This week the Supreme Court delivered a landmark ruling that deeply entrenched the rule of law. It was an indication that the justice sector had come of age after years of trying to rebuild itself.
In a very a rare occasion, a local lawyer had challenged the recently revised Penal Law that criminalised three core issues; defamation and public humiliation of senior public officials, defamation of religious leaders and rituals, and adultery.
The female-dominated Supreme Court bench threw out the petition that sought to decriminalise adultery arguing that the law should protect the sanctity of the family, something that the Rwandan society holds dear.
For a country whose deeply-entrenched relationship with the religion – especially the Catholic Church – goes back since the arrival of the white man, it was a deep blow when religion lost its immunity from defamation. The court ruled that they should not be handled differently from other organisations and had to be held accountable.
The same goes for public officials who had been shielded from humiliation in the current law. The only person who was spared was the person of the President of the Republic because of the high responsibility of the office and the respect it deserves.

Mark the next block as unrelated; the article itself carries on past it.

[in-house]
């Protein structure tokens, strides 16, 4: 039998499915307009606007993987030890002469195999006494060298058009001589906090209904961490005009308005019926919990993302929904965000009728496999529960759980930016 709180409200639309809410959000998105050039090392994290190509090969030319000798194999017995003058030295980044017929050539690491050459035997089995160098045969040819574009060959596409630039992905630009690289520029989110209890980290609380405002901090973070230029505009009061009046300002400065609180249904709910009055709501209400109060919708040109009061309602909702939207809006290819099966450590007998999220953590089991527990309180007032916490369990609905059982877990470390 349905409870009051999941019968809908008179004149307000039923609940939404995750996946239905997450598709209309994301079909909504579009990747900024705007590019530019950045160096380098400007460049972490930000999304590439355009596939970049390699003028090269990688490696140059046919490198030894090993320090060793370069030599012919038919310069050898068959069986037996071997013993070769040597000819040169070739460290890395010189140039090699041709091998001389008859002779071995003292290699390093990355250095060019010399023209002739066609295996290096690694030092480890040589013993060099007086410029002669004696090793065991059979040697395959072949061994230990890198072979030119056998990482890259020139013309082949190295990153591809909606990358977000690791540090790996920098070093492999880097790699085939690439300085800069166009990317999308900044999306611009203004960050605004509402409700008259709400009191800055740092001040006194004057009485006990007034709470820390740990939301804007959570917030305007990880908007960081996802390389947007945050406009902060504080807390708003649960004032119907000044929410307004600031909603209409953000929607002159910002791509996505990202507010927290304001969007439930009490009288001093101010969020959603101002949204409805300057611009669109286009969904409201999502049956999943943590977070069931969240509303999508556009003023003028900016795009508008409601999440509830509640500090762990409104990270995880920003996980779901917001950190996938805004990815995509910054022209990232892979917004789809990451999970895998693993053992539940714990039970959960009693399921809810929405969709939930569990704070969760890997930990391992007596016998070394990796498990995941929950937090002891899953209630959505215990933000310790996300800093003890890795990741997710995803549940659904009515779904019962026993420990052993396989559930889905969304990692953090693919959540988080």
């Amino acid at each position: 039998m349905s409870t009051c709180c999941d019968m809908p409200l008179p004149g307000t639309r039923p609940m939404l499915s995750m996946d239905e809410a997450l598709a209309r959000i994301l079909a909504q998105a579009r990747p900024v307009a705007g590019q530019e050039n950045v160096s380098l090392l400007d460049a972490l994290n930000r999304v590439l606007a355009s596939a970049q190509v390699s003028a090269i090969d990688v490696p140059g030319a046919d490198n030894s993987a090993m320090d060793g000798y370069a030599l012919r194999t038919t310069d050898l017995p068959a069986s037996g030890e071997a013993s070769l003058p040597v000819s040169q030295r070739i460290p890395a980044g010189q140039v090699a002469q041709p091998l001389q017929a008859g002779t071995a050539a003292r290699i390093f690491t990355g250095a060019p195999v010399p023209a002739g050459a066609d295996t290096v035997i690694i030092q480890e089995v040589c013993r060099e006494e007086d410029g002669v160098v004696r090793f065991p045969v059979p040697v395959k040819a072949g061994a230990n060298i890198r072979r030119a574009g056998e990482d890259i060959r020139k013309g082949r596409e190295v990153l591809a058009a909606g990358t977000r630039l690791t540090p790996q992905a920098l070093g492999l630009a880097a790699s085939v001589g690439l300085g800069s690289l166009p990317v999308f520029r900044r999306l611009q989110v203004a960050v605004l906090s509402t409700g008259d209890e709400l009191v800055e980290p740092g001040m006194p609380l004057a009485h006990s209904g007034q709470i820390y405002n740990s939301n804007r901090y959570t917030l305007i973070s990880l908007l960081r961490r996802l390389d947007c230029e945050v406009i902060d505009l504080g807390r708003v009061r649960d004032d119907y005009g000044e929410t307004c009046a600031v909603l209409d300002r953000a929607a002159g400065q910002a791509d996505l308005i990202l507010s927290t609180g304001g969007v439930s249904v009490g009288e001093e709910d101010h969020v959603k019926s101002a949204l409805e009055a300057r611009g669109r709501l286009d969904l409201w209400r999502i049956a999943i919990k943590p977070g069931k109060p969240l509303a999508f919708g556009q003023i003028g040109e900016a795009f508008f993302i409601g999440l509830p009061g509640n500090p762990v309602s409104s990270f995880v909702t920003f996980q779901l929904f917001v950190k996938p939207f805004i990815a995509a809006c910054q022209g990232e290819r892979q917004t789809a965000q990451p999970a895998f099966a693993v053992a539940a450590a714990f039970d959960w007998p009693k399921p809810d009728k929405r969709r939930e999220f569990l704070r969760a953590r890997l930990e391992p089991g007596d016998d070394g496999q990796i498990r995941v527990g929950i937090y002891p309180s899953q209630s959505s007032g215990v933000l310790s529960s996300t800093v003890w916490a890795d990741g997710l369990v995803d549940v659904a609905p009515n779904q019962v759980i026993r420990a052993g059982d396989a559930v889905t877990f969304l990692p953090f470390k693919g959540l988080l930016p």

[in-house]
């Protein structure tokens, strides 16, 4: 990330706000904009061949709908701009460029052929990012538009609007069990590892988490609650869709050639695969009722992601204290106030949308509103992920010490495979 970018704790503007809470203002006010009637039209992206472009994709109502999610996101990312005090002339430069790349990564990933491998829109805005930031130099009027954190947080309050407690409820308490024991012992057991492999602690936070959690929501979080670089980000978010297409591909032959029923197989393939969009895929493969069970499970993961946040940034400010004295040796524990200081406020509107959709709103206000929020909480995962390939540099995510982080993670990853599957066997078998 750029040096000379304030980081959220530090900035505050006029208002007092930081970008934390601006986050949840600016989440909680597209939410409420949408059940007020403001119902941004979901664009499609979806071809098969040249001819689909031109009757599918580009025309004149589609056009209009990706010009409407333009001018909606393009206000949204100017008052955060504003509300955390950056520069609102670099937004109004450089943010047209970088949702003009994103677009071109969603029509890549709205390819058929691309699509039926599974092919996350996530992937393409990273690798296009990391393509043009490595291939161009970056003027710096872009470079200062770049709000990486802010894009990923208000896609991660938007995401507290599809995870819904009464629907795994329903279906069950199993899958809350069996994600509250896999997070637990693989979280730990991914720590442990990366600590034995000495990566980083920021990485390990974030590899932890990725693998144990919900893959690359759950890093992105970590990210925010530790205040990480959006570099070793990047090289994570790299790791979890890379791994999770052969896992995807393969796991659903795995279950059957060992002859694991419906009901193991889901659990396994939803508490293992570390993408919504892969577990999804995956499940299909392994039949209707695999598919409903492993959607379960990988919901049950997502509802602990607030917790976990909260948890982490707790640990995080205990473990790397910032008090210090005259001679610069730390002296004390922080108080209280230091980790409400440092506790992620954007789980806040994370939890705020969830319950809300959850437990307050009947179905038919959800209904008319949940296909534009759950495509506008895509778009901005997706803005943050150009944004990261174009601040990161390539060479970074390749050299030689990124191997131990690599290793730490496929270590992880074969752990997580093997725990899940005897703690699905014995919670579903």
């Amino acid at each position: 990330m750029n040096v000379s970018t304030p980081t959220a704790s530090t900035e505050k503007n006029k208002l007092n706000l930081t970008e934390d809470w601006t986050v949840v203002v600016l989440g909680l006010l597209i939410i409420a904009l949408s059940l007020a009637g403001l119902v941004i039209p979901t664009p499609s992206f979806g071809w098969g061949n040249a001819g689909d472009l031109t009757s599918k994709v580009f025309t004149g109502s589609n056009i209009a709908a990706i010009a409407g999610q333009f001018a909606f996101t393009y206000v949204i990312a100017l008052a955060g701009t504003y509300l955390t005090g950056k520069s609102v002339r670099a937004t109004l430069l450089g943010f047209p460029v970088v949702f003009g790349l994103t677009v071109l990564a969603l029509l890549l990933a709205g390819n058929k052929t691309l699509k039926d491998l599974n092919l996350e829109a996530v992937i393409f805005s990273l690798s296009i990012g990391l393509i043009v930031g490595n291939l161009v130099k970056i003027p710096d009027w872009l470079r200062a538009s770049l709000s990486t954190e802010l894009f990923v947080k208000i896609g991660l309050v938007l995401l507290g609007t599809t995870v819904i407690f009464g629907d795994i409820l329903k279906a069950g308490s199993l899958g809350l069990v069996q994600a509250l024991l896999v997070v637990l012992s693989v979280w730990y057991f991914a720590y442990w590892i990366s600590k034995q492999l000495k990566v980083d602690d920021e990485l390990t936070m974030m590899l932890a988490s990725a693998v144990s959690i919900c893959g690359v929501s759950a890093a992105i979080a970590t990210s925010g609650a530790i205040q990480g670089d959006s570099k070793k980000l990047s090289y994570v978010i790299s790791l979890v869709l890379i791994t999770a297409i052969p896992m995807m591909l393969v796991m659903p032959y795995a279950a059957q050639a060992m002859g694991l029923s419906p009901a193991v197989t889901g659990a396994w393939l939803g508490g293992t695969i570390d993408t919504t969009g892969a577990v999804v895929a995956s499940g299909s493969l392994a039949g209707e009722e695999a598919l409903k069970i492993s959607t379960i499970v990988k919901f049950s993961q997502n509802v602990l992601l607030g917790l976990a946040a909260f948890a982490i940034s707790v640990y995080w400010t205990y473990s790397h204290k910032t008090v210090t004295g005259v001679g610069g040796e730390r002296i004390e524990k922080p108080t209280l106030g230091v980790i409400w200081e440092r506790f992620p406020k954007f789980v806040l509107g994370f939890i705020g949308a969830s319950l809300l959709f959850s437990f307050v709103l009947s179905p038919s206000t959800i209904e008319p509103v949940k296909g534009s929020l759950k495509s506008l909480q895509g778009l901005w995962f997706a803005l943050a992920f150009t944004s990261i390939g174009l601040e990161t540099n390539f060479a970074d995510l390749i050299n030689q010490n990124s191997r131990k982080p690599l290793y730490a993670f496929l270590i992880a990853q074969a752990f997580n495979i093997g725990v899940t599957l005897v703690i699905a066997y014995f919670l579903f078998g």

However, President Kagame has since weighed in, stating that the law should not be according Head of State special protection. The President’s stand is that all cases of defamation and public humiliation ought to be treated as civil matters, and not criminal offences.
That President Kagame has himself come out to clearly state that no one should be held criminally liable over defamation or public insult – a position that is consistent with his long held views on public accountability, right to information and equality before the law – speaks volumes, and it is our hope that this restriction will be lifted too.
This does not mean that defamation is not an offence, it is but it is tried as a civil case and does not involve incarceration. So in some sense, the only people who felt a huge weight lifted off their shoulders were members of the media.
All in all, it was a great day for freedom of expression and as Chief Justice said in his ruling: “Freedom of expression is key to holding those in leadership to account and this is a major tenet of any democratic dispensation. Freedom should be enjoyed without any limitations”.